Letter: The hungry poor

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The Independent Culture
Sir: The "Invisible poor in England's playground"(report, 19 October) and everywhere else in the United Kingdom attempting to survive on means- tested benefits will have received letters from the Benefits Agency telling them whether or not they are entitled to benefit.

If they are the letter will tell them "how much money the law says you need to live on each week". If they are not they are told it is "because you have more money coming in than the law says you need to live on". There is, however, no list, quantification or costing by government of the amount of money which "the law says you need to live on each week". The law "says" but the law does not "know" what it is talking about. When government ministers settle the levels of pension, benefits, minimum wage and taxation there are no published minimum income standards available for them to take into account.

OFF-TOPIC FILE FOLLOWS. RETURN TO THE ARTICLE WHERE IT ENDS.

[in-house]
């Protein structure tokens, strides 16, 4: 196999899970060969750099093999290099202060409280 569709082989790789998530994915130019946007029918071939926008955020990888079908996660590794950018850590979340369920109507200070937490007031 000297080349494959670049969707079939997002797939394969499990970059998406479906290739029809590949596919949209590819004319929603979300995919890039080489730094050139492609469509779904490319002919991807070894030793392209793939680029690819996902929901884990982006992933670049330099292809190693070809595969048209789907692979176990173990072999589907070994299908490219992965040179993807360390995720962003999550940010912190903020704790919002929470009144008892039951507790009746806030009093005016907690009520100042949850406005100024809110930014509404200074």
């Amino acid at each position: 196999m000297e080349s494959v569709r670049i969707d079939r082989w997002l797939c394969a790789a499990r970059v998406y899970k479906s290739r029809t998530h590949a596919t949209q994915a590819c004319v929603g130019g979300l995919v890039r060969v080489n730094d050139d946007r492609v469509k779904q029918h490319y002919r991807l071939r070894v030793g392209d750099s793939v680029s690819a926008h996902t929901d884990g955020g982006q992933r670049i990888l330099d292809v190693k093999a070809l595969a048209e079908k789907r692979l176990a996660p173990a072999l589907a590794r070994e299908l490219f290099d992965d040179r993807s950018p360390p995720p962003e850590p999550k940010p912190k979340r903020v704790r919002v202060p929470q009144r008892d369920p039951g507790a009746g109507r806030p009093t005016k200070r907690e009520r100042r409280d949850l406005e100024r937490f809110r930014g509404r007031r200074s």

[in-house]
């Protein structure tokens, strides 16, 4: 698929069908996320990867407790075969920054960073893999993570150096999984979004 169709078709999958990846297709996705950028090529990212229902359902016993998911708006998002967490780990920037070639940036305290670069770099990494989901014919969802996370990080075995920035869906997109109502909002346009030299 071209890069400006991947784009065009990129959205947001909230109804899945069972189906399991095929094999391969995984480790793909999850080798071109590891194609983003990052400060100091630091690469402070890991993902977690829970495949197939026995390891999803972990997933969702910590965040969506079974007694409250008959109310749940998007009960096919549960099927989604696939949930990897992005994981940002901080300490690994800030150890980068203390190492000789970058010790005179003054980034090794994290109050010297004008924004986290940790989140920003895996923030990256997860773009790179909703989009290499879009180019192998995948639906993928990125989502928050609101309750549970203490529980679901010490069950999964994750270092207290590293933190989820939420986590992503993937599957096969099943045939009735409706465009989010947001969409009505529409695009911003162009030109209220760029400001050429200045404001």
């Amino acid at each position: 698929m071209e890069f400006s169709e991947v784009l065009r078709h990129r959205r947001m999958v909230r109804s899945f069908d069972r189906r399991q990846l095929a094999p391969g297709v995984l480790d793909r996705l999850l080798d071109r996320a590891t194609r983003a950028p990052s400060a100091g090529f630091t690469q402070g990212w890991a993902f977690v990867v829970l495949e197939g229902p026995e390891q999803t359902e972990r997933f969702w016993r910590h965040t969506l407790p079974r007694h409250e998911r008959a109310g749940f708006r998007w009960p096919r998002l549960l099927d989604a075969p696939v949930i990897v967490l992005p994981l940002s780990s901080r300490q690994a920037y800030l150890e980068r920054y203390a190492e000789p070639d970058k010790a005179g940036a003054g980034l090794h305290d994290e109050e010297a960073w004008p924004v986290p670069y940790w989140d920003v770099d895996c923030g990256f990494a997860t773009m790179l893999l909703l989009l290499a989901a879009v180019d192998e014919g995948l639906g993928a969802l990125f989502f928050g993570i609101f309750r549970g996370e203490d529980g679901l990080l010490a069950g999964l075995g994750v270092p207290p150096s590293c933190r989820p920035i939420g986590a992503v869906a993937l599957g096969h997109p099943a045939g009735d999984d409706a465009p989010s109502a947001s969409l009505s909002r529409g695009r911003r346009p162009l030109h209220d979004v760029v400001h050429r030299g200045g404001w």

We have now begun to commission this work from the Family Budget Unit at King's College London. We will publish results as they become available. It should be done for a number of categories: parents and children, single men and women, pensioners, pregnant mothers and their infant children, teenagers and ethnic minorities. It should include diet and nutrition and other necessities and reflect the cost of social cohesion and inclusion. It should also be checked out with people on low incomes.

Without these reports government will not know how much money is needed to reverse the diminishing expectation of life of the poorest which began in the mid 1980s. The rest of us can expect to live longer because we do not lack the money to buy what we need.

The Rev PAUL NICOLSON

Chairman, Zacchaeus 2000 Trust

Henley-on-Thames, Oxfordshire

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